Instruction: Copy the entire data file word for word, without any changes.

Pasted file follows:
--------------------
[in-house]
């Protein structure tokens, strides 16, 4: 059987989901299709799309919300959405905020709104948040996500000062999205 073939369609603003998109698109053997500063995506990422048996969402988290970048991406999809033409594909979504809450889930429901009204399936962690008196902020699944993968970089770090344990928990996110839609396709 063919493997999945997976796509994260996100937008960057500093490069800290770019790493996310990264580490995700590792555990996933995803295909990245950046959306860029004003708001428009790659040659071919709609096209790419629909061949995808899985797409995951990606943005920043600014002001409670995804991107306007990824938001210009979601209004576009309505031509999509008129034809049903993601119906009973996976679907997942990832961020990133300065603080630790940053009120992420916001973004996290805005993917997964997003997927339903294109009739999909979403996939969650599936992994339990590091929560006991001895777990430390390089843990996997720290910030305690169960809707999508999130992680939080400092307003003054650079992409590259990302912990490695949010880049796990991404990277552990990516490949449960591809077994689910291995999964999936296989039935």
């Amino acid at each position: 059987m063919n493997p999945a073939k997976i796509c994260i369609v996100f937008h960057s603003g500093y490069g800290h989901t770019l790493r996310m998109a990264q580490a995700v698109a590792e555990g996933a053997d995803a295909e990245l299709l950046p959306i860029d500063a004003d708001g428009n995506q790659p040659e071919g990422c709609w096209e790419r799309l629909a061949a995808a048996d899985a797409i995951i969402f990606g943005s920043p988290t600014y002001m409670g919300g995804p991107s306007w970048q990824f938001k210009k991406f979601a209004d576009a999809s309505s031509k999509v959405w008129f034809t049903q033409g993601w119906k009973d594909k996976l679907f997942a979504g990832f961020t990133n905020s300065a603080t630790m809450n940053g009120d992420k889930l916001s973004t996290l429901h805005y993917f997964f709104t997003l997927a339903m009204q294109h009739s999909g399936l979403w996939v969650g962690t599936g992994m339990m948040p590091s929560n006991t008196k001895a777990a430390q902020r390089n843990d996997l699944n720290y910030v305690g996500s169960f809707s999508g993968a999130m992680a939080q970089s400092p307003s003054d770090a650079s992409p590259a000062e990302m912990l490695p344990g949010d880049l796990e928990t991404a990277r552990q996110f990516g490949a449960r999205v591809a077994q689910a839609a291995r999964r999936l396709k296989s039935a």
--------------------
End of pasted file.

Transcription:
[in-house]
């Protein structure tokens, strides 16, 4: 059987989901299709799309919300959405905020709104948040996500000062999205 073939369609603003998109698109053997500063995506990422048996969402988290970048991406999809033409594909979504809450889930429901009204399936962690008196902020699944993968970089770090344990928990996110839609396709 063919493997999945997976796509994260996100937008960057500093490069800290770019790493996310990264580490995700590792555990996933995803295909990245950046959306860029004003708001428009790659040659071919709609096209790419629909061949995808899985797409995951990606943005920043600014002001409670995804991107306007990824938001210009979601209004576009309505031509999509008129034809049903993601119906009973996976679907997942990832961020990133300065603080630790940053009120992420916001973004996290805005993917997964997003997927339903294109009739999909979403996939969650599936992994339990590091929560006991001895777990430390390089843990996997720290910030305690169960809707999508999130992680939080400092307003003054650079992409590259990302912990490695949010880049796990991404990277552990990516490949449960591809077994689910291995999964999936296989039935």
């Amino acid at each position: 059987m063919n493997p999945a073939k997976i796509c994260i369609v996100f937008h960057s603003g500093y490069g800290h989901t770019l790493r996310m998109a990264q580490a995700v698109a590792e555990g996933a053997d995803a295909e990245l299709l950046p959306i860029d500063a004003d708001g428009n995506q790659p040659e071919g990422c709609w096209e790419r799309l629909a061949a995808a048996d899985a797409i995951i969402f990606g943005s920043p988290t600014y002001m409670g919300g995804p991107s306007w970048q990824f938001k210009k991406f979601a209004d576009a999809s309505s031509k999509v959405w008129f034809t049903q033409g993601w119906k009973d594909k996976l679907f997942a979504g990832f961020t990133n905020s300065a603080t630790m809450n940053g009120d992420k889930l916001s973004t996290l429901h805005y993917f997964f709104t997003l997927a339903m009204q294109h009739s999909g399936l979403w996939v969650g962690t599936g992994m339990m948040p590091s929560n006991t008196k001895a777990a430390q902020r390089n843990d996997l699944n720290y910030v305690g996500s169960f809707s999508g993968a999130m992680a939080q970089s400092p307003s003054d770090a650079s992409p590259a000062e990302m912990l490695p344990g949010d880049l796990e928990t991404a990277r552990q996110f990516g490949a449960r999205v591809a077994q689910a839609a291995r999964r999936l396709k296989s039935a």